Democracy and Open Markets

A Review of:
Ikenberry, G. John. “Why Export Democracy?” Wilson Quarterly, Spring 1999, pp. 56-65.

In general, I accept John Ikenberry’s arguments. It gets right to the debate of whether Bush-43 is a Wilsonian liberal who act like a Realist or a Realist who talks like a Wilsonian Liberal. I am mostly convinced that Mr. Bush is part of a grand liberal strategy. However, I accept this with the understanding that, as Ikenberry states, the liberal grand strategy is a composite of liberal internationalism and European realism. Ikenberry himself has serious problems with Bush43’s foreign policy:

Though it may seem trivial, it also seems to me that we could do better than the “American liberal grand strategy.” Its been mentioned that there are too many uses of the word ‘liberal,’ so why doesn’t someone come up with something distinctive? It’s too easy to confuse Classical liberalism, Economic liberalism, Wilsonian-International liberalism, American domestic liberalism, and now this “American liberal grand strategy.”

Back to the original question about the connection between democracy and open markets: Again, I accept most of what Ikenberry has to offer, but I think he glosses over some inconvenient facts. He makes an excellent case for this “American liberal grand strategy” as the hidden foreign policy of the past century. I was especially taken to the point in paragraph 31 on how multilateral institutions “concentrate resources, create continuity of American leadership, and avert the political backlash that would otherwise be triggered by heavy handed American foreign policy unilateralism.” Ikenberry wrote this way back in 99, but more recently he wrote that all world institutions are weakening: On the one hand people can certainly make the argument that America has been heavy-handed and that there has been a backlash, but I wonder if you could also make the argument that –without multilateral institutions and the existence of “the Hidden American liberal grand strategy”- it could have been or could be worse? Perhaps, this is as realist as an American President can get, yet when you compare it to European realism or Kissinger’s dreams, then its still on the Wilsonian side of the pendulum?

I was also impressed with the argument in paragraph 29… the idea that institutions are a uniquely American contribution to internationalism and that it stems from the belief in checks and balances and “constitutional device…to limit power.” This brings us back to the debate on the essence of regimes…are regimes tools of power or international organs that help manage the international system?

I could keep going on about what I liked about Ikenberry, but I also wanted to touch upon some of my concerns: First of all, I’m sorry, but I’ve been bottling this in for three semesters…I’m getting tired of everyone patting Wilson on the back. Yes, his vision of a new world order is important, but everyone lauds him for being pro-democracy (in this piece Paragraphs 6 & 9), yet domestically he was NOT pro-democracy. He continued to disenfranchise most of the American population: Black men and all women. To give him credit for being ahead of his time in international affairs means one must also give him blame for not being as ahead of his times in terms of domestic equality. He wanted all people to have self-determination, yet wouldn’t recognize women’s right to self-determination… that seems to be quite the contradiction to me. Wilson also was anti-immigrant and bitterly blamed Irish and German ethnic groups in the US for the failure of Versailles. All of these characteristics could be explained away by saying poor Wilson was a man of his times, its not his fault, but then isn’t it equally possible that his was a man of his times in terms of his international political views… Maybe The League was nothing more than a dressed up reinvention of the Congress of Vienna? After all, self-determination within the victorious states was ignored (Irish, Scottish, Basque, Philippines, etc) and was only imposed on the defeated states, especially Austria-Hungary, just like Greater France was broken up at the Congress of Vienna. Maybe it’s more Mills/Rousseau, and less Wilson? Maybe Wilson is just the face and name given to a concept that is really more appropriately credited to others? OK, I know I’m going overboard, but I just wanted to bring Wilson down from deification and back to mere mortalness.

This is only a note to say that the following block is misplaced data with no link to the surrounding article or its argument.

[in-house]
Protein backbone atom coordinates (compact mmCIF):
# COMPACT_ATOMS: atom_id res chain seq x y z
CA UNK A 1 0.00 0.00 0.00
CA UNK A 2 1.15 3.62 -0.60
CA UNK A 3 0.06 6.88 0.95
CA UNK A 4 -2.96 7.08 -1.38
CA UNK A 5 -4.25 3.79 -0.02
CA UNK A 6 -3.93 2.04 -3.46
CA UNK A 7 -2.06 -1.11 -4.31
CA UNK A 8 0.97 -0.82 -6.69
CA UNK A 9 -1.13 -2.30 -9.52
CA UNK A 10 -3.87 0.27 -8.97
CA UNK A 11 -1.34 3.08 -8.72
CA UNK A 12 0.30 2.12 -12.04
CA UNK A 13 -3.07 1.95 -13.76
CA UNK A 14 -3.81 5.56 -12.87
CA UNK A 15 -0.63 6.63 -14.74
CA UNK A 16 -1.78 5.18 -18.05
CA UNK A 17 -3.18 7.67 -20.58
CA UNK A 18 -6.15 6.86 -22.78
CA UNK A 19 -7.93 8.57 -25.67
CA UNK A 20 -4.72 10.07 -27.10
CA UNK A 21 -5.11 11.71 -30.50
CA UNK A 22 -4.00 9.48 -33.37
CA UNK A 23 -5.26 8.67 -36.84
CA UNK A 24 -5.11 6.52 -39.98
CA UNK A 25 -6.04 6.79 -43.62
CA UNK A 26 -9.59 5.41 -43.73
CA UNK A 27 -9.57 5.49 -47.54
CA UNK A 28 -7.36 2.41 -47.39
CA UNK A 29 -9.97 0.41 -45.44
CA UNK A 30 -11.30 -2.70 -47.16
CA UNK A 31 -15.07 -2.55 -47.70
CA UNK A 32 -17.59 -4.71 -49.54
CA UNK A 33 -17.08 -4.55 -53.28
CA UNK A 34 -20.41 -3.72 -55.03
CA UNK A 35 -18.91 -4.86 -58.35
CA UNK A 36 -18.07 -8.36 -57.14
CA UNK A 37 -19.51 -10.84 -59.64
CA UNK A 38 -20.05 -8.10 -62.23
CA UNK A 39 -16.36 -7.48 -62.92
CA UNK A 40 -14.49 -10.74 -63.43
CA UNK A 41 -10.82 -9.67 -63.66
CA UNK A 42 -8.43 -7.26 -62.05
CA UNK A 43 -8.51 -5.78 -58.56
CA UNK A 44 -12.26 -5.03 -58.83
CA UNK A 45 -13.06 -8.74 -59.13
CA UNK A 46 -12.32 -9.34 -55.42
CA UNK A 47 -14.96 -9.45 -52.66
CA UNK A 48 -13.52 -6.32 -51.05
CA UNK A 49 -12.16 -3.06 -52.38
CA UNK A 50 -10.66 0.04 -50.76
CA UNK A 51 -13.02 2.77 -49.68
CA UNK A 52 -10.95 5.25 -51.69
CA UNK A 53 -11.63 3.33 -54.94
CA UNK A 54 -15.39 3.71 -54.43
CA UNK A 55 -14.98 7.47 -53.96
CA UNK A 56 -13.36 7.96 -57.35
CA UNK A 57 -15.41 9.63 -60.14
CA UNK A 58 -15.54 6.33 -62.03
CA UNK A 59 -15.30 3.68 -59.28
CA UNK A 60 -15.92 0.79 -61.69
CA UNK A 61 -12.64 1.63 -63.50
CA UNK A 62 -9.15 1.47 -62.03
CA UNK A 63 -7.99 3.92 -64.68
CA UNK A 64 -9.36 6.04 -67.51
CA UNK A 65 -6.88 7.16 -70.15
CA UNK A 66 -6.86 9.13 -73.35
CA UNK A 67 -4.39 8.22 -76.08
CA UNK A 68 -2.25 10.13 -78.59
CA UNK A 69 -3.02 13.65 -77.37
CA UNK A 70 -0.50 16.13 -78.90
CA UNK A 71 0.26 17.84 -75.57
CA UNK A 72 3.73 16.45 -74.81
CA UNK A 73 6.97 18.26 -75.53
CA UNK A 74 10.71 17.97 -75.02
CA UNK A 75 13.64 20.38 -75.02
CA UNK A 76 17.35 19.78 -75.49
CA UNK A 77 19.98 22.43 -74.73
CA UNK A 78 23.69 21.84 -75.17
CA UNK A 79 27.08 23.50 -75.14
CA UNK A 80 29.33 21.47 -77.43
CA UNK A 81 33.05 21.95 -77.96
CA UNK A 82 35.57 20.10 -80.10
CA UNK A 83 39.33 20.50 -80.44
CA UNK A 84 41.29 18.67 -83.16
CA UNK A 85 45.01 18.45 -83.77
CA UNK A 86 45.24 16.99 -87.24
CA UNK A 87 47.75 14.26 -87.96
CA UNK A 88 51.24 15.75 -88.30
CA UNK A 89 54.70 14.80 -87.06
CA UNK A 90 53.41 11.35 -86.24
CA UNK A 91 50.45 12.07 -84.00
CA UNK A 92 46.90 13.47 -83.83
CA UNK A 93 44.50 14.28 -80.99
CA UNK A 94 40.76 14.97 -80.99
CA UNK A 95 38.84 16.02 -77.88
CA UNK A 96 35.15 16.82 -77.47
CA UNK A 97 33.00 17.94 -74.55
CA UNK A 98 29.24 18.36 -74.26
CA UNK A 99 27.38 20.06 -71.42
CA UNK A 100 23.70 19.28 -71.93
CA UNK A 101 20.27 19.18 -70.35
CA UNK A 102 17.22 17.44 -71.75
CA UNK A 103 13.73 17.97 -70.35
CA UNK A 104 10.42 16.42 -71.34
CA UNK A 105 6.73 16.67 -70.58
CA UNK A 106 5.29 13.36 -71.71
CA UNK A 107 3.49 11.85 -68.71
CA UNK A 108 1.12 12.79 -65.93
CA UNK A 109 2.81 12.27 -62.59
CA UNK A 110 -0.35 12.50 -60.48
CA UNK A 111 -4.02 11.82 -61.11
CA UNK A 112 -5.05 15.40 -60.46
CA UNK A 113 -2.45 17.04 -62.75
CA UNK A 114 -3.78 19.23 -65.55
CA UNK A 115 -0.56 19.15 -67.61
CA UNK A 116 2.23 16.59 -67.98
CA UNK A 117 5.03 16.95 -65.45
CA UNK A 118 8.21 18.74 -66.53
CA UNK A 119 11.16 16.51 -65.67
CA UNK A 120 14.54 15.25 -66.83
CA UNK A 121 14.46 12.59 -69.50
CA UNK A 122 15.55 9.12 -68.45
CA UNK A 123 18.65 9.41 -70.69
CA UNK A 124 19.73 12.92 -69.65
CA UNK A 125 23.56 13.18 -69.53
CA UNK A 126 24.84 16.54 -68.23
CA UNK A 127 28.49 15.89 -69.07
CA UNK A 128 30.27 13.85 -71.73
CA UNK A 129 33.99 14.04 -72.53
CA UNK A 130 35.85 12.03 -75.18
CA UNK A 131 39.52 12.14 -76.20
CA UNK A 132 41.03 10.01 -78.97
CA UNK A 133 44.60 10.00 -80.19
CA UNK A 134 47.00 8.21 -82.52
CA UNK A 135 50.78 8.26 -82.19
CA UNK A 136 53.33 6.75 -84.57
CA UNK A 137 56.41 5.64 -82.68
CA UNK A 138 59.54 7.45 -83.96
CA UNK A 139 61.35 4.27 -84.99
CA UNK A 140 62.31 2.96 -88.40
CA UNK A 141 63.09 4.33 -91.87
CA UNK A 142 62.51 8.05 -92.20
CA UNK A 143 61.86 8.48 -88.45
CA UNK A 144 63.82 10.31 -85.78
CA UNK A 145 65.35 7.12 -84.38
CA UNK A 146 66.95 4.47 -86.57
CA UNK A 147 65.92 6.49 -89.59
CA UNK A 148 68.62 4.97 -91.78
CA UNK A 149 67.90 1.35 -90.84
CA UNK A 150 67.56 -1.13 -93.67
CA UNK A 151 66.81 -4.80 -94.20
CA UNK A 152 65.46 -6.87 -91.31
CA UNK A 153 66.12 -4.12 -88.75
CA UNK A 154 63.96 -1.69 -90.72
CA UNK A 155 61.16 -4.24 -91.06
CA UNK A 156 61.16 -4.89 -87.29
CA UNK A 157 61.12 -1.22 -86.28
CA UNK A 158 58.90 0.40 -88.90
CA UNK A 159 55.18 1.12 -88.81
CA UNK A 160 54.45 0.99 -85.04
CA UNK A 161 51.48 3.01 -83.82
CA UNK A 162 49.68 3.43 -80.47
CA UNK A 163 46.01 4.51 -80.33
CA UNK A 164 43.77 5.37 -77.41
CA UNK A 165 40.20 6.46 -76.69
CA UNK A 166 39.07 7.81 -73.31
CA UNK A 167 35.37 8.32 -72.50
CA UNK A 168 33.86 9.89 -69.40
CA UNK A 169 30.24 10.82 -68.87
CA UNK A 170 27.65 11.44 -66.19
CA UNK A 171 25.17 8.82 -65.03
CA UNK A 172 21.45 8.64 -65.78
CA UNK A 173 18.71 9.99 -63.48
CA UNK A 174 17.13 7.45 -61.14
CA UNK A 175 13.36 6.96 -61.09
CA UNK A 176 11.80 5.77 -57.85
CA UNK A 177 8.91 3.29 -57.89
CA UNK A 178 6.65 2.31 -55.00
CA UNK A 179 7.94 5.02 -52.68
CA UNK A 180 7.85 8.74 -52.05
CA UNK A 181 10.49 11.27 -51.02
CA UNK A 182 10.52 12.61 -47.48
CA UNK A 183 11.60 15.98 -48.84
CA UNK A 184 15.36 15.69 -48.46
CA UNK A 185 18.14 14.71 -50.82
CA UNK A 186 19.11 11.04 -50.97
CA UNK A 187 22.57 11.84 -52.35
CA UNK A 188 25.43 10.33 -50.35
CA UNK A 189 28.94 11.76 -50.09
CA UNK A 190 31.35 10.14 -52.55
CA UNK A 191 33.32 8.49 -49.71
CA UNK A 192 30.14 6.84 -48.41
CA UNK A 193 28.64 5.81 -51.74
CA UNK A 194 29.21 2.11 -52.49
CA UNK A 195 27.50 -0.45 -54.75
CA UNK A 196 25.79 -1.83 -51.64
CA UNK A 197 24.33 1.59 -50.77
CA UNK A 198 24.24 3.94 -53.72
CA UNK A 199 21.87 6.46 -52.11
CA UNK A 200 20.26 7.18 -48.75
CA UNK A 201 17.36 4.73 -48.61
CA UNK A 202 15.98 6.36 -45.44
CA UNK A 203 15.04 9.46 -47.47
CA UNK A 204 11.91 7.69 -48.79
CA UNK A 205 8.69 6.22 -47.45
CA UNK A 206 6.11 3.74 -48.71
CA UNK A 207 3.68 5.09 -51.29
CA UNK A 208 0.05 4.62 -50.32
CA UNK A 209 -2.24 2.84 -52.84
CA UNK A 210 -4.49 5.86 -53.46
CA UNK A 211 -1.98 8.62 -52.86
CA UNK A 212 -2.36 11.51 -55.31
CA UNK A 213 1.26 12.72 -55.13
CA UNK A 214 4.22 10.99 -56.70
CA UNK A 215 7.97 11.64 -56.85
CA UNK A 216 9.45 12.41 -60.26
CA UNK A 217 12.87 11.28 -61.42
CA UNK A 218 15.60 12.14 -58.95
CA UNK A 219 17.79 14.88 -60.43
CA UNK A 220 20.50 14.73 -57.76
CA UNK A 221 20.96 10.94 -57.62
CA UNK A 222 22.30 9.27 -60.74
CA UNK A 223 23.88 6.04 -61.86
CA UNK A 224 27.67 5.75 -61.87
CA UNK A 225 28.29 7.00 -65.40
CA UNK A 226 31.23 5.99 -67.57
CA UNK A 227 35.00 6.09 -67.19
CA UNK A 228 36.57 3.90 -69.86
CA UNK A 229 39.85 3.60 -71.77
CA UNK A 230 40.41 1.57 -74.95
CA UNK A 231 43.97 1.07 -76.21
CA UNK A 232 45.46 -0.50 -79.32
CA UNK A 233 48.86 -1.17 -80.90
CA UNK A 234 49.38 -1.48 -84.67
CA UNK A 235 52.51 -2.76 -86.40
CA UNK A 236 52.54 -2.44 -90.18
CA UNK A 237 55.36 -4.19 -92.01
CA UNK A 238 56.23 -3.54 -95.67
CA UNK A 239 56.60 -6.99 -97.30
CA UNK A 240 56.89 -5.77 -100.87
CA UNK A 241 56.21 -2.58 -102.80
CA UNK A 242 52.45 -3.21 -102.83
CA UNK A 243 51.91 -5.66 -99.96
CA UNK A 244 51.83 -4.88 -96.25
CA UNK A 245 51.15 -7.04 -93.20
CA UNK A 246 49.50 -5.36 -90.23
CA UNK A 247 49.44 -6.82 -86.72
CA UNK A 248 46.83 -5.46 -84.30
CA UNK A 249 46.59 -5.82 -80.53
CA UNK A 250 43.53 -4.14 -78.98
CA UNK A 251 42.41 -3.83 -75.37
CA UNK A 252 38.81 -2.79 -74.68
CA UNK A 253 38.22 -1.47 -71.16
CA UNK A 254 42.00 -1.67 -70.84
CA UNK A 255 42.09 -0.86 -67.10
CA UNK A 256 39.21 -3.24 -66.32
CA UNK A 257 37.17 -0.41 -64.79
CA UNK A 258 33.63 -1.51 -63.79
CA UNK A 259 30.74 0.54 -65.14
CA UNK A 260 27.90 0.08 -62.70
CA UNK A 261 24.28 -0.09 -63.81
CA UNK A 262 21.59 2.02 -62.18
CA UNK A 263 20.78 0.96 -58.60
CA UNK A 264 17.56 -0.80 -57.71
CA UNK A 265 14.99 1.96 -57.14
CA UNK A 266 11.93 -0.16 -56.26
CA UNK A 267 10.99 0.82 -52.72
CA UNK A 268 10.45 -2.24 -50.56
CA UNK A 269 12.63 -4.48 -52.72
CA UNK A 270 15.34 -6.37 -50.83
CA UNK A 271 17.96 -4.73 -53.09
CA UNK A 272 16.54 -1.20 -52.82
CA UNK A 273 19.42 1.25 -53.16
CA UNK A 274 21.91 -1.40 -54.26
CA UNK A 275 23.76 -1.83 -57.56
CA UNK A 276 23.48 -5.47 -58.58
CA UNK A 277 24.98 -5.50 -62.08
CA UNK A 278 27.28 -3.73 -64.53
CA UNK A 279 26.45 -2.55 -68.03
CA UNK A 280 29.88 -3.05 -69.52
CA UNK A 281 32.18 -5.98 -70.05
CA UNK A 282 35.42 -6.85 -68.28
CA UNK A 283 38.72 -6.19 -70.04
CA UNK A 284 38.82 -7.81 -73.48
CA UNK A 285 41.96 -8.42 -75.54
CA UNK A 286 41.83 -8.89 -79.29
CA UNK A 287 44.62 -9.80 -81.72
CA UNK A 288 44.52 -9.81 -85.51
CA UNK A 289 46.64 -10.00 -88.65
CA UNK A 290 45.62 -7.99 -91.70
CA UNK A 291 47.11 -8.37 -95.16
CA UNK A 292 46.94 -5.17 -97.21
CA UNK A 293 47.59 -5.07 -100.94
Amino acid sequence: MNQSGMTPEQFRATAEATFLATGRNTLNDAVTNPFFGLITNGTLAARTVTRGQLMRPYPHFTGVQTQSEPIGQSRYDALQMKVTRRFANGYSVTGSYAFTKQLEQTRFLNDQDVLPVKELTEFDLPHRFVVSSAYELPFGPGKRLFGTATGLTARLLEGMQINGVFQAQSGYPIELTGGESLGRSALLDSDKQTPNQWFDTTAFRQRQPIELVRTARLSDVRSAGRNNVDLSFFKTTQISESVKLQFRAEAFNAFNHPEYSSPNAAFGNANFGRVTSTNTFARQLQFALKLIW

Secondly, in his attempt to create a uniform “Hidden American liberal grand strategy” Ikenberry is selective about what history he includes. In paragraph 41, he champions Reagan as a defender of democracy and the rule of law, yet Iran-Contra, Nicaragua v. USA, the training of death squads in El Salvador… these don’t sound like expansions of democracy and the rule of law.

Thirdly, Paragraph 26…Is Clinton’s statement still accurate in light of China’s ability to censor Google and yahoo? How much is really getting in if it’s filtered?

Next, paragraph 17… if economic development creates a rising middle class, then how do you explain the disappearing American middle-class? Is the US no longer economically developed or is it possible that economic development creates a temporary middle class and then the system collapses back in on itself in a kind of oscillating economic theory?

Finally, the third sentence…how many times did Ikenberry and his editors read this and we have ‘loins’ instead of ‘joins’? Ok, that was a cheap shot…

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